The World Trade organization will serve as the government resource. The World Trade Organization has a powerful say in the development of international trade through their influence on regulations. On their website, a variety of publications endorsed by the WTO can be found, dealing with the societal impacts of globalization. In particular, there is a paper dealing primarily with Wages and employment as two major issues found here.
The conclusion was supportive of free trade: “The findings of the above studies may be summarized as follows. First, globalization and, in particular, offshoring of activity may lead to higher job turnover in the short run. Second, in the long run, there is no indication that trade or offshoring leads to higher unemployment (or lower employment) overall, although employment of low skilled workers may suffer while high-skilled employment may expand. Third, while he literature finds that these effects are statistically significant, the economic magnitude thereof is still debated, with many studies concluding that they are economically negligible. Fourth, there is evidence that the structural changes away from manufacturing towards service sectors in advanced economies goes hand in hand with the process of globalization. However, whether or not there is a causal relationship is still to be investigated.” Counter arguments, such as “Thus, a 1 per cent increase in foreign outsourcing results in a 0.15 per cent decrease in sectoral employment in manufactures and 0.08 per cent in services.” Were also presented however, which can form the basis of a rebuttal of their stance.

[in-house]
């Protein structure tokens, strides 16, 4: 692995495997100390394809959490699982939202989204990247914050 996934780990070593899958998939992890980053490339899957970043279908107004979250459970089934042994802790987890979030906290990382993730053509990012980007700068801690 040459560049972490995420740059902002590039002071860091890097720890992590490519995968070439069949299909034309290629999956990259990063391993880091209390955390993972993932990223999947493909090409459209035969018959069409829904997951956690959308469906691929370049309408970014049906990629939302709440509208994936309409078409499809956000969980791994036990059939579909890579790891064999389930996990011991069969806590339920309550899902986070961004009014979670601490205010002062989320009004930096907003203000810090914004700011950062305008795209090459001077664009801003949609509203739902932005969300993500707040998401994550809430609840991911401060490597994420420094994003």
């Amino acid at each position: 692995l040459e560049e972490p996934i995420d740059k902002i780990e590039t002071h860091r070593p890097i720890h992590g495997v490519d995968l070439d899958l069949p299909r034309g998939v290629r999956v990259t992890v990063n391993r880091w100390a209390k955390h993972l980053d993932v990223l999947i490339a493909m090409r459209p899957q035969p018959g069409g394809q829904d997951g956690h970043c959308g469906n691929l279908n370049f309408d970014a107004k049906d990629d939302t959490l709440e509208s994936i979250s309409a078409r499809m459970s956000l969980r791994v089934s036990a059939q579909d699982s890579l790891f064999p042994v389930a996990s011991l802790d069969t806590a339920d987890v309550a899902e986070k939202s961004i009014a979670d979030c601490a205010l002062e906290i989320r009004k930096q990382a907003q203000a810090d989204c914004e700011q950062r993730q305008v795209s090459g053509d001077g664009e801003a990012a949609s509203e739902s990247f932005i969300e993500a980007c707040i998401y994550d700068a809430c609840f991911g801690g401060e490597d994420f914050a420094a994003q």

The WTO articles had a less prescriptive tone and outlined how different theories and models had different conclusions regarding global trade’s impact on wages and employment. This resource will serve as the starting point of researching different economists’ perspective on this issue. The fact that the WTO tends to lobby for increased trade but also presents weaknesses in the data used and opposing viewpoints increased my trust of the WTO website as a source.